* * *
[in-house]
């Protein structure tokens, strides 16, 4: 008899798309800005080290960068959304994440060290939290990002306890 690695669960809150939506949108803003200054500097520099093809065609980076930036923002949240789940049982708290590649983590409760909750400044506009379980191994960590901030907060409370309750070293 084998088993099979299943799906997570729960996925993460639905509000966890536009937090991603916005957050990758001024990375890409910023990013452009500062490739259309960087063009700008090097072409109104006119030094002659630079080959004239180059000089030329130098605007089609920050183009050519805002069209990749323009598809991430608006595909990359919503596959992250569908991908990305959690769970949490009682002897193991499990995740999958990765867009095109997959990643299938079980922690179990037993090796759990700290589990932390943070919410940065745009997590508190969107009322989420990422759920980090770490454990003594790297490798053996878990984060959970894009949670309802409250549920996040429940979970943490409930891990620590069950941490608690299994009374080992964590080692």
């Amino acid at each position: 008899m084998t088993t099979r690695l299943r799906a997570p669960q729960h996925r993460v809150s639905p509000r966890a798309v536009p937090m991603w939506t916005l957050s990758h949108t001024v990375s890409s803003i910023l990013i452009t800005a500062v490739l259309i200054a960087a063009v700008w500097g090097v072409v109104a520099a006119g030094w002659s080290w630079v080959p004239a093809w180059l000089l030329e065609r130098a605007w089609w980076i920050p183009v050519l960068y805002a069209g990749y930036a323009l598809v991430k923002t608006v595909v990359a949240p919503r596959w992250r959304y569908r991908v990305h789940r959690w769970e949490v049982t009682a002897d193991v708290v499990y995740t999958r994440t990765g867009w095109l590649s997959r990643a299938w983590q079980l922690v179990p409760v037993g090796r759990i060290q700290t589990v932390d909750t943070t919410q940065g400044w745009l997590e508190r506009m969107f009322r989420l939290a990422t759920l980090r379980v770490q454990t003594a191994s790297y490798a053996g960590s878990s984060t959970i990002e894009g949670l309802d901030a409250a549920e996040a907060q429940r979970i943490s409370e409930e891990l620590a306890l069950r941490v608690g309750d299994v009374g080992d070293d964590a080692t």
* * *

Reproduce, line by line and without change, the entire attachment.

[in-house]
């Protein structure tokens, strides 16, 4: 008899798309800005080290960068959304994440060290939290990002306890 690695669960809150939506949108803003200054500097520099093809065609980076930036923002949240789940049982708290590649983590409760909750400044506009379980191994960590901030907060409370309750070293 084998088993099979299943799906997570729960996925993460639905509000966890536009937090991603916005957050990758001024990375890409910023990013452009500062490739259309960087063009700008090097072409109104006119030094002659630079080959004239180059000089030329130098605007089609920050183009050519805002069209990749323009598809991430608006595909990359919503596959992250569908991908990305959690769970949490009682002897193991499990995740999958990765867009095109997959990643299938079980922690179990037993090796759990700290589990932390943070919410940065745009997590508190969107009322989420990422759920980090770490454990003594790297490798053996878990984060959970894009949670309802409250549920996040429940979970943490409930891990620590069950941490608690299994009374080992964590080692």
């Amino acid at each position: 008899m084998t088993t099979r690695l299943r799906a997570p669960q729960h996925r993460v809150s639905p509000r966890a798309v536009p937090m991603w939506t916005l957050s990758h949108t001024v990375s890409s803003i910023l990013i452009t800005a500062v490739l259309i200054a960087a063009v700008w500097g090097v072409v109104a520099a006119g030094w002659s080290w630079v080959p004239a093809w180059l000089l030329e065609r130098a605007w089609w980076i920050p183009v050519l960068y805002a069209g990749y930036a323009l598809v991430k923002t608006v595909v990359a949240p919503r596959w992250r959304y569908r991908v990305h789940r959690w769970e949490v049982t009682a002897d193991v708290v499990y995740t999958r994440t990765g867009w095109l590649s997959r990643a299938w983590q079980l922690v179990p409760v037993g090796r759990i060290q700290t589990v932390d909750t943070t919410q940065g400044w745009l997590e508190r506009m969107f009322r989420l939290a990422t759920l980090r379980v770490q454990t003594a191994s790297y490798a053996g960590s878990s984060t959970i990002e894009g949670l309802d901030a409250a549920e996040a907060q429940r979970i943490s409370e409930e891990l620590a306890l069950r941490v608690g309750d299994v009374g080992d070293d964590a080692t």